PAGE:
9to5Mac: The Unofficial Apple Archive is on a mission to save Apple history and inspire new creators

9to5Mac: The Unofficial Apple Archive is on a mission to save Apple history and inspire new creators. “‘I totally forgot that Rihanna was used as the track for an iPad 2 guided tour. What a weird year.’ Sam Henri Gold was giving me a progress update on what would eventually become The Apple Archive. He had just made it to 2011. Compiled from hundreds of videos and images spanning Apple’s near 44-year history, the collection is believed to be one of the largest of its kind ever made available. It launches today.”

The Conversation: How the US census kickstarted America’s computing industry

The Conversation: How the US census kickstarted America’s computing industry. “This census has always been charged with political significance, and continues to be. That’s clear from the controversy over the conduct of the upcoming 2020 census. But it’s less widely known how important the census has been in developing the U.S. computer industry, a story that I tell in my new book, ‘Republic of Numbers: Unexpected Stories of Mathematical Americans through History.'”

Slate: The Lines of Code That Changed Everything

Slate: The Lines of Code That Changed Everything. “Culturally, code exists in a nether zone. We can feel its gnostic effects on our everyday reality, but we rarely see it, and it’s quite inscrutable to non-initiates. (The folks in Silicon Valley like it that way; it helps them self-mythologize as wizards.) We construct top-10 lists for movies, games, TV—pieces of work that shape our souls. But we don’t sit around compiling lists of the world’s most consequential bits of code, even though they arguably inform the zeitgeist just as much.”

Stanford: Stanford Libraries’ transformative gift creates hub highlighting Silicon Valley history

Stanford: Stanford Libraries’ transformative gift creates hub highlighting Silicon Valley history. “Exhibition areas will be located throughout Hohbach Hall and feature such items from the Silicon Valley Archives as design documents and drawings for Douglas Engelbart’s first computer mouse prototype and early audio and video recording technology from the Ampex Corp. collection. The spaces will allow staff to curate and display, in physical and digital forms, documents, photographs, equipment and ephemera from some of Silicon Valley’s largest companies.”

RIT News: Student MSD team recreates 16th century reading wheel

RIT News: Student MSD team recreates 16th century reading wheel . “Matt Nygren is a fifth-year mechanical engineering student who recently finished a unique multidisciplinary senior design project. Nygren worked with three other fifth-year mechanical engineering students, Ian Kurtz ’18, Reese Salen ’18 and Maher Abdelkawi, to recreate a piece of 16th century technology: Ramelli’s Rotating Reader.”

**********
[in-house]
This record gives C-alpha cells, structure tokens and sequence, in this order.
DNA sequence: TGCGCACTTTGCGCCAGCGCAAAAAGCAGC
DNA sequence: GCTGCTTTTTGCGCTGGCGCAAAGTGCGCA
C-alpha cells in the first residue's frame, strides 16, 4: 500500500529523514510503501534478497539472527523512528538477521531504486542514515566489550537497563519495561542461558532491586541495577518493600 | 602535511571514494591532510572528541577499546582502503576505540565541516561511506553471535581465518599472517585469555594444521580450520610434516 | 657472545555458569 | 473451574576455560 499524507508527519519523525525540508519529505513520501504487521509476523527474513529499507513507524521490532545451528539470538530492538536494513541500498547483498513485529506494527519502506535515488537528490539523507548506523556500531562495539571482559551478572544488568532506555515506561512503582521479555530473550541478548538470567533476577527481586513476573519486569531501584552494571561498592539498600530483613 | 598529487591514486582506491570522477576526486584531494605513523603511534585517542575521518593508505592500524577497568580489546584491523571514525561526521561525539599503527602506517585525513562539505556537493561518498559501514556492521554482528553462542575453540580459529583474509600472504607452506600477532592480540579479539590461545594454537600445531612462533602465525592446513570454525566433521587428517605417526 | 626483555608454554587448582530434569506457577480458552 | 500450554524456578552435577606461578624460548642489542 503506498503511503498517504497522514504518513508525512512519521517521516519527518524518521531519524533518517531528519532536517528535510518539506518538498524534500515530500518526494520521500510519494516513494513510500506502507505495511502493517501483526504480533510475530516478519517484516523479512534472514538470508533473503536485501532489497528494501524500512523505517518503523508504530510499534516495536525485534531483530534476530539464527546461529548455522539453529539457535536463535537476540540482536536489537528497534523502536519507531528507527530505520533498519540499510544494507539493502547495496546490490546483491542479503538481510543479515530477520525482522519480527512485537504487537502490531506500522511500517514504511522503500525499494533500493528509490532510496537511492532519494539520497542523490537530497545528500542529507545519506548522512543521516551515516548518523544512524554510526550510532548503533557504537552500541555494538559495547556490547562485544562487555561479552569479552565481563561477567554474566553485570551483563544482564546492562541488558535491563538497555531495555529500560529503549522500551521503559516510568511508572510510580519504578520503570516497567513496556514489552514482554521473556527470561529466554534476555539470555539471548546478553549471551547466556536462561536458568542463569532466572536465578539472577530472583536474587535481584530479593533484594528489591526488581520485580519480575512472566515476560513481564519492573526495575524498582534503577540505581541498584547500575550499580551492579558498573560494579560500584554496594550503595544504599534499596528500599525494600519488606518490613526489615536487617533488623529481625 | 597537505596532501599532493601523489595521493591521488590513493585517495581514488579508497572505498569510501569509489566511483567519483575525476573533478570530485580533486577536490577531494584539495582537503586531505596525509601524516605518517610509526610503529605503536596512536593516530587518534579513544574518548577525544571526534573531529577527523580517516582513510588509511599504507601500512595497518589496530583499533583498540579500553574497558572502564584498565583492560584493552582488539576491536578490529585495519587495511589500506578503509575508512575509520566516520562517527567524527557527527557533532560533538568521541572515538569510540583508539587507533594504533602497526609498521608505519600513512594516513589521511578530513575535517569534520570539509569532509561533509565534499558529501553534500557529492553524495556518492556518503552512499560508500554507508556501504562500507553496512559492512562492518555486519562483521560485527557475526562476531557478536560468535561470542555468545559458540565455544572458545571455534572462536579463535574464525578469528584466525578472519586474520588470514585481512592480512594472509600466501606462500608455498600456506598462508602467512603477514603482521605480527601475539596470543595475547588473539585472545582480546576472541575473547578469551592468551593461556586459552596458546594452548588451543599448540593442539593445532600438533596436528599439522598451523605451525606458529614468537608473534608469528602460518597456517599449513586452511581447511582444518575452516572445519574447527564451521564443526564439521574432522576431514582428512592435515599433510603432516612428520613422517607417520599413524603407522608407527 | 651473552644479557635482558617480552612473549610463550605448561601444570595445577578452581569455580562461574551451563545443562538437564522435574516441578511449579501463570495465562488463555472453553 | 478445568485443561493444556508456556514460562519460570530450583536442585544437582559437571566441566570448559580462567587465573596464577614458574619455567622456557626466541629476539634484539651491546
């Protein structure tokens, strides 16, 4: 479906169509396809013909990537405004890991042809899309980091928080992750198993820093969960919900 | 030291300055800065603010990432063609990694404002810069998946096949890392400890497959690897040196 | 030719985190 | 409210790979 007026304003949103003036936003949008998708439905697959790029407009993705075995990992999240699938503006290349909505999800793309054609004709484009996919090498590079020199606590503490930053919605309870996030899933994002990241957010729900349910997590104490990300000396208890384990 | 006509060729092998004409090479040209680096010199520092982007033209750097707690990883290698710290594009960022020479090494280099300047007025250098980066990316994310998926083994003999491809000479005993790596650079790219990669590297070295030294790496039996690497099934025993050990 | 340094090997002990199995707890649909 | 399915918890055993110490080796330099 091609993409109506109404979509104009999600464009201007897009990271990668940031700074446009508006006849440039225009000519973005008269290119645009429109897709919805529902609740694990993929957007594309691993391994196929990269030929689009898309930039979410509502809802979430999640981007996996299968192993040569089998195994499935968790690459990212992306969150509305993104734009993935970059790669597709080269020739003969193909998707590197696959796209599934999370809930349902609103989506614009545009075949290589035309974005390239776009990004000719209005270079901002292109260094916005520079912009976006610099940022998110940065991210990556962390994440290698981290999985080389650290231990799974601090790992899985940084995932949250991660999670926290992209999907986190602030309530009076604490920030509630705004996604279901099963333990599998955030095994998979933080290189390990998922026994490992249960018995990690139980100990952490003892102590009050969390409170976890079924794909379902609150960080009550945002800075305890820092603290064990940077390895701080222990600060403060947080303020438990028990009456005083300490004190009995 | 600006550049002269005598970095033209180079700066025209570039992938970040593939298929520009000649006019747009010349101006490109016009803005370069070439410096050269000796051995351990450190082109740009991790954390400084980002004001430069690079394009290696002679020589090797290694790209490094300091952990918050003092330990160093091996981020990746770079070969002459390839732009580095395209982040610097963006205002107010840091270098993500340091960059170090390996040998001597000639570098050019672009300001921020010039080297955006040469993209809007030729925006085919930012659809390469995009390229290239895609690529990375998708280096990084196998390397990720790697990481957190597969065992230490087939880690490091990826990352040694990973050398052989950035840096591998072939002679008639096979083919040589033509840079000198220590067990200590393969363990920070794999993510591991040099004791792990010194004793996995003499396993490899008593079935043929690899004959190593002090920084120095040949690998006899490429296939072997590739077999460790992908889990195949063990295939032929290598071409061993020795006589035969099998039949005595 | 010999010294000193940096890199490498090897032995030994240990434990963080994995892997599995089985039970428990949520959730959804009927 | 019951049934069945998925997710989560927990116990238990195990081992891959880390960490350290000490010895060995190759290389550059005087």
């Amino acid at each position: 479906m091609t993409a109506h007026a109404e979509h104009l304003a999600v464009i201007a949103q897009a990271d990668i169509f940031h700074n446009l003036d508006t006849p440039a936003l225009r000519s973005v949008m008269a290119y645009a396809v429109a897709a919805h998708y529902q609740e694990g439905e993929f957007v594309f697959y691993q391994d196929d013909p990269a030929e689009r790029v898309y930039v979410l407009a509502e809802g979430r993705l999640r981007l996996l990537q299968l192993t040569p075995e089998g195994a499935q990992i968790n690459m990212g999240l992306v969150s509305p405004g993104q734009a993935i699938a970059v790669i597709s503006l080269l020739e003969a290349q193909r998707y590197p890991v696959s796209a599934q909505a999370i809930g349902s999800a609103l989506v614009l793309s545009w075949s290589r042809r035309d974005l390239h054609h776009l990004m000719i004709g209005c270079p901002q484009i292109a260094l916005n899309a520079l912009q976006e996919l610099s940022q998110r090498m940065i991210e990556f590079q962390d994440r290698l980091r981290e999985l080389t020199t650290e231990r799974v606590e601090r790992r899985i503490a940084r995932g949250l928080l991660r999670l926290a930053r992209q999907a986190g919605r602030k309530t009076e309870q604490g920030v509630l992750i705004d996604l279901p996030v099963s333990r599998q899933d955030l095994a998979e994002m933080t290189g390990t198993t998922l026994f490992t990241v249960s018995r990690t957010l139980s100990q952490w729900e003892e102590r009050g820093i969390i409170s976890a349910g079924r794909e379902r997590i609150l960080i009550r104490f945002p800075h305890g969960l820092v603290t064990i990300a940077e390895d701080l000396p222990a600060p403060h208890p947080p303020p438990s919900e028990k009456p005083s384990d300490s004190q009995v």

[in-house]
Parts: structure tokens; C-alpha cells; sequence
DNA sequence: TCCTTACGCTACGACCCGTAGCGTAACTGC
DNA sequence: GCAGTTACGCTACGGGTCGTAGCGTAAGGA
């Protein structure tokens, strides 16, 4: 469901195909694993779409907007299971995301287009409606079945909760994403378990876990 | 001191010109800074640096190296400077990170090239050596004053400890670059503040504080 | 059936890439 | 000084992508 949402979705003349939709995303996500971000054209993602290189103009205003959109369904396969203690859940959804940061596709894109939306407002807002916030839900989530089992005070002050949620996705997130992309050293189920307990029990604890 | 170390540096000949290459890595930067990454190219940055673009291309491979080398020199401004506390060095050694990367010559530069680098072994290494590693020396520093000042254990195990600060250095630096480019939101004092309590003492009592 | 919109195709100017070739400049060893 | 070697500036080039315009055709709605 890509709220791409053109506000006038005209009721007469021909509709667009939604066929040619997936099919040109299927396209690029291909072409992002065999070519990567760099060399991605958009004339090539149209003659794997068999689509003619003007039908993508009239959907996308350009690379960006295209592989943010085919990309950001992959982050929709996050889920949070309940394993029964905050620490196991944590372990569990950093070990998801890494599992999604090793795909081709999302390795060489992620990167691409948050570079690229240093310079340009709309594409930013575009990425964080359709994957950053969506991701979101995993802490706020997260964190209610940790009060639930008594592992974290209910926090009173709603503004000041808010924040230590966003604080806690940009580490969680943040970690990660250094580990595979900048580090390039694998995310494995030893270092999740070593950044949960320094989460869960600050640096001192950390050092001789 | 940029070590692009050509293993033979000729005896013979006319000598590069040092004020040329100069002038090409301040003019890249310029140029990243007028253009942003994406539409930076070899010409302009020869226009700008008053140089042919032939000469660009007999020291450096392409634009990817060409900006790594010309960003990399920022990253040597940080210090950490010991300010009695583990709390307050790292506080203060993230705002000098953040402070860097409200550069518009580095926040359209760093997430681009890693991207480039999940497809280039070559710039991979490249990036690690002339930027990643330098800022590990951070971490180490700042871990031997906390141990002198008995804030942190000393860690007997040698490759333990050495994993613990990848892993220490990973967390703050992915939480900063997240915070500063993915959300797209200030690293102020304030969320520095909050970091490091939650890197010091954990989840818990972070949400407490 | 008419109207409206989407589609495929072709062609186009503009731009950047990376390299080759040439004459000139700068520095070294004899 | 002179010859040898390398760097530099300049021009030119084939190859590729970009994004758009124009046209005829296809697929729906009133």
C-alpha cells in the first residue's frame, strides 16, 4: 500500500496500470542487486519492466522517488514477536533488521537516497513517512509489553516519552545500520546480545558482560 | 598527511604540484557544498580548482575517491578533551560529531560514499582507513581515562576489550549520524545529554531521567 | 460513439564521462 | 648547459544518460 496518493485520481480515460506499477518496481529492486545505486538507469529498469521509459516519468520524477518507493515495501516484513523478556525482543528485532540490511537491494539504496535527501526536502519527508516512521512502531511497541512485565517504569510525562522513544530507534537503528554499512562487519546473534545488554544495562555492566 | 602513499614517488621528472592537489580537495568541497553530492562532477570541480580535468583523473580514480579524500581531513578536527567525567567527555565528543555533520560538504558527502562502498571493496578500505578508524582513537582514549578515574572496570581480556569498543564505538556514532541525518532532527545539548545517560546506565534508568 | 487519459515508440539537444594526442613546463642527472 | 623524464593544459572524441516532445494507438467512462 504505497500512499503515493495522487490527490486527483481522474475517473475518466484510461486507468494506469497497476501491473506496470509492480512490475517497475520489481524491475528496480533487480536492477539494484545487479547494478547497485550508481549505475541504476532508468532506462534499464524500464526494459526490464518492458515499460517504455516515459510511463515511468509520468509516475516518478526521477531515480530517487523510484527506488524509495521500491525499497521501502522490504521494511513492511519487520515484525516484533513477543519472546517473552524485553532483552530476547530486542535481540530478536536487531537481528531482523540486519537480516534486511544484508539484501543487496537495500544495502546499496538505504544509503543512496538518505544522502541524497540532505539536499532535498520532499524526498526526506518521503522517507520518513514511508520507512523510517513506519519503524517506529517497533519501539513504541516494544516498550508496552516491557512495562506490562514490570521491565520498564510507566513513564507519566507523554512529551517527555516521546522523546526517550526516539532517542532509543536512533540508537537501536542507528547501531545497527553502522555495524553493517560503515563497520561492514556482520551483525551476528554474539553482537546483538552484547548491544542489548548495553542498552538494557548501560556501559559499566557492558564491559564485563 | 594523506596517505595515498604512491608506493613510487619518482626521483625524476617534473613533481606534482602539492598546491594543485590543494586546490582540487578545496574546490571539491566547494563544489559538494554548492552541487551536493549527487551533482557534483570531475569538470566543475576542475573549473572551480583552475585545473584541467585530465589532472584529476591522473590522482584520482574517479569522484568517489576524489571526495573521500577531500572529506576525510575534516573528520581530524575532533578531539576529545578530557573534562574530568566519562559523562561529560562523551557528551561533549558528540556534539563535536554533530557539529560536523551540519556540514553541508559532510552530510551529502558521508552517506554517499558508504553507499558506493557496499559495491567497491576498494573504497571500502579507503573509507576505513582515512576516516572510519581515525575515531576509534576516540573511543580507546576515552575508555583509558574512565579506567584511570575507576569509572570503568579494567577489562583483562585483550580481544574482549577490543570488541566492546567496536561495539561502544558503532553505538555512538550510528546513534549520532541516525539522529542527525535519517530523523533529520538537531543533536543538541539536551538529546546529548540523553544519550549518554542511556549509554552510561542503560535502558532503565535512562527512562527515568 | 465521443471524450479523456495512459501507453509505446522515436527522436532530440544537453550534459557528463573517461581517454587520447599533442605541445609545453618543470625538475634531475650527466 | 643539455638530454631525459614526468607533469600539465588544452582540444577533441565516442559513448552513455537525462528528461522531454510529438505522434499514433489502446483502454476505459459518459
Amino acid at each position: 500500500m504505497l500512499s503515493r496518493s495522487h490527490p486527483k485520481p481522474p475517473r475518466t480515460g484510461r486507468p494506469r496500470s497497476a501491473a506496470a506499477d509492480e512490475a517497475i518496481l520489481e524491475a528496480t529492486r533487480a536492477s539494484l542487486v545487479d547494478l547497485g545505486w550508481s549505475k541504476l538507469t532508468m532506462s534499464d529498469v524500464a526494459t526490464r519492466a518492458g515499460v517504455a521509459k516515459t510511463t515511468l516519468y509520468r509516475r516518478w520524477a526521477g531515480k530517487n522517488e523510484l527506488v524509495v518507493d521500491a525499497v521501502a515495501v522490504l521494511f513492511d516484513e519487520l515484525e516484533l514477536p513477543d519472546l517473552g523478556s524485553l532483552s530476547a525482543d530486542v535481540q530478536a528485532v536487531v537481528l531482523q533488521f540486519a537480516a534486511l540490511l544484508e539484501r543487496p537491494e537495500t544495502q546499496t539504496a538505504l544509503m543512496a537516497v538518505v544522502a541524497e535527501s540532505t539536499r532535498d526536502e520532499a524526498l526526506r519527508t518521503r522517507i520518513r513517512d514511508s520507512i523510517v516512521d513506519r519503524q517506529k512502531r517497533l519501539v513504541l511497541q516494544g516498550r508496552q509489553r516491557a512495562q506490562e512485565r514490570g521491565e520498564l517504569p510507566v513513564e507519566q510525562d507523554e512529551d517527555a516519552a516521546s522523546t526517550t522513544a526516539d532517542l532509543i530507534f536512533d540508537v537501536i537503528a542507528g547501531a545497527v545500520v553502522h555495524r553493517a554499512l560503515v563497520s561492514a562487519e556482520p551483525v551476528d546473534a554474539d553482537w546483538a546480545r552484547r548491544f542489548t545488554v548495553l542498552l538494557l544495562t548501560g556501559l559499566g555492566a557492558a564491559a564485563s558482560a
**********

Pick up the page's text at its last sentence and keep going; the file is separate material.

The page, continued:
Motherboard: The Rise and Demise of RSS

Motherboard: The Rise and Demise of RSS. Oh boy, if I ever agreed less with a headline… “About a decade ago, the average internet user might well have heard of RSS. Really Simple Syndication, or Rich Site Summary—what the acronym stands for depends on who you ask—is a standard that websites and podcasts can use to offer a feed of content to their users, one easily understood by lots of different computer programs. Today, though RSS continues to power many applications on the web, it has become, for most people, an obscure technology.” Important but depressing.

Bit-Tech: BBC launches Computer Literacy Project archive

Bit-Tech: BBC launches Computer Literacy Project archive. “The BBC has added the output of its Computer Literacy Project, covering more than 260 full-length TV programmes and 166 BBC Micro computer programs, to its Taster testing site – though nostalgic programmers have only three months to try it out. Launched in 1982 with The Computer Programme, which was followed by Making the Most of the Micro a year later and Micro Live between 1984 and 1987, the BBC’s Computer Literacy Project followed the UK government’s push to get microcomputers – at the time rare novelties – into schools throughout the country.”

Inspiring the future: Why Apple should establish an official public archive (9to5Mac)

9to5Mac: Inspiring the future: Why Apple should establish an official public archive. “Last week, Apple celebrated 20 years of the iMac. Major anniversaries are today relatively uncommon for the company, but will become increasingly prevalent in the future. Now 42 years old, Apple is a cornerstone in the technology industry. With such a rich and unique history, Apple’s products and values deserve to be properly catalogued through an official digital archive.”